The Prison Governors Association has called on the government to set up an independent public inquiry into the state of prisons in England and Wales.
It follows what the association describes as an "unprecedented" rise in violence and suicides in prisons.
The association's members voted unanimously for a public inquiry at the body's annual conference in Derby.
Justice Secretary Elizabeth Truss last week promised an extra £14m to recruit more prison officers.
The association, which represents 1,021 governors across the UK, said that in the 12 months to June there were 105 self-inflicted deaths - almost double the number five years ago.
Serious assaults on staff have increased by 146% in the same period and self-harm incidents increased by more than 10,000, it added.
BBC Home Affairs Correspondent Danny Shaw said the call for a public inquiry was a symbolic gesture by an organisation that didn't usually bang the drum.
It was a sign of the alarm felt among governors about safety in prisons, he said.
The association said levels of safety in prisons had declined since the introduction of "benchmarking" - a programme to drive down costs by reducing staffing and simplifying the prison regime.
It said it had a number of questions, including "why resources continued to be depleted when evidence showed that it was not working".
The purpose of requesting a public inquiry was "not about apportioning blame but understanding what went wrong," it said.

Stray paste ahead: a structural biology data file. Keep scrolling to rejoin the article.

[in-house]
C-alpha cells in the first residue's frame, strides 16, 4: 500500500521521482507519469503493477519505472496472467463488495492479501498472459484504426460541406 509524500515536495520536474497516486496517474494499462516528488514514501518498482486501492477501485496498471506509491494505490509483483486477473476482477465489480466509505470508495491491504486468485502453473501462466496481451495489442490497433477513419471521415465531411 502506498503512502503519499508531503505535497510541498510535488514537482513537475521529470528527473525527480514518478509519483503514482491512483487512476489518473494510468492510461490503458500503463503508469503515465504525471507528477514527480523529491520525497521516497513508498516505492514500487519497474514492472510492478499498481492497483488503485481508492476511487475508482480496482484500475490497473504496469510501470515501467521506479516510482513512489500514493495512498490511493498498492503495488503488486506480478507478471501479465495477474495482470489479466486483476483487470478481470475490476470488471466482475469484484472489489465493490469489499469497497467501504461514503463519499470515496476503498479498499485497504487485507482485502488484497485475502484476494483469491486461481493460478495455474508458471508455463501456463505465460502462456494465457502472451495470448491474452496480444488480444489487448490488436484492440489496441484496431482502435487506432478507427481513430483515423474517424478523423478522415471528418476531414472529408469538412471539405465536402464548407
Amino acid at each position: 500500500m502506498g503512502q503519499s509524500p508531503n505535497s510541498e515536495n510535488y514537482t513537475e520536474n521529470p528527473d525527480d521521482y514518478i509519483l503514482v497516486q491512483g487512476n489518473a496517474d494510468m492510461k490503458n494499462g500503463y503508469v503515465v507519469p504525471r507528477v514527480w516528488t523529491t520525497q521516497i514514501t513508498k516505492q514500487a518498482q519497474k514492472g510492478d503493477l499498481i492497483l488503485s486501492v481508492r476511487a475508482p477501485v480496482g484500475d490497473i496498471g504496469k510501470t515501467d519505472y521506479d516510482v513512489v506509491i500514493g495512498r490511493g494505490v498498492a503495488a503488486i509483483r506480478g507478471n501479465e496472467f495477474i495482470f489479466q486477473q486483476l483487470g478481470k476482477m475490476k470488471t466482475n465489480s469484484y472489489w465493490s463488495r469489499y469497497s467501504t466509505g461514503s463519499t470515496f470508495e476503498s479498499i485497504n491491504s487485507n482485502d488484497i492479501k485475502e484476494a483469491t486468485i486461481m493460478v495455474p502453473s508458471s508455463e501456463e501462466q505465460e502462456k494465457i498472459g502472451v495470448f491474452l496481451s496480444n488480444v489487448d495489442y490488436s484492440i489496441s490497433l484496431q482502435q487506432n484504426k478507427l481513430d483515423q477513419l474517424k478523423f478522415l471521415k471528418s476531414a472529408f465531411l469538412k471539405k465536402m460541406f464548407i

The association added: "Unless we understand what has contributed to the creation of this brutal environment that staff and prisoners are working and living in it is likely to continue.
"The PGA believes an independent public inquiry is the only way we will get to the truth."
A Ministry of Justice spokesperson said the justice secretary had been clear that safety in prisons was fundamental to the justice system working and to its reform.
"We are fully committed to addressing the significant increase in violence, self-harm and self-inflicted deaths in our prisons," they said.
The additional £14m in 10 of the most challenging prisons would increase staff levels by more than 400 prison officers and a white paper setting out plans for prison safety and reform was due to be published, they added.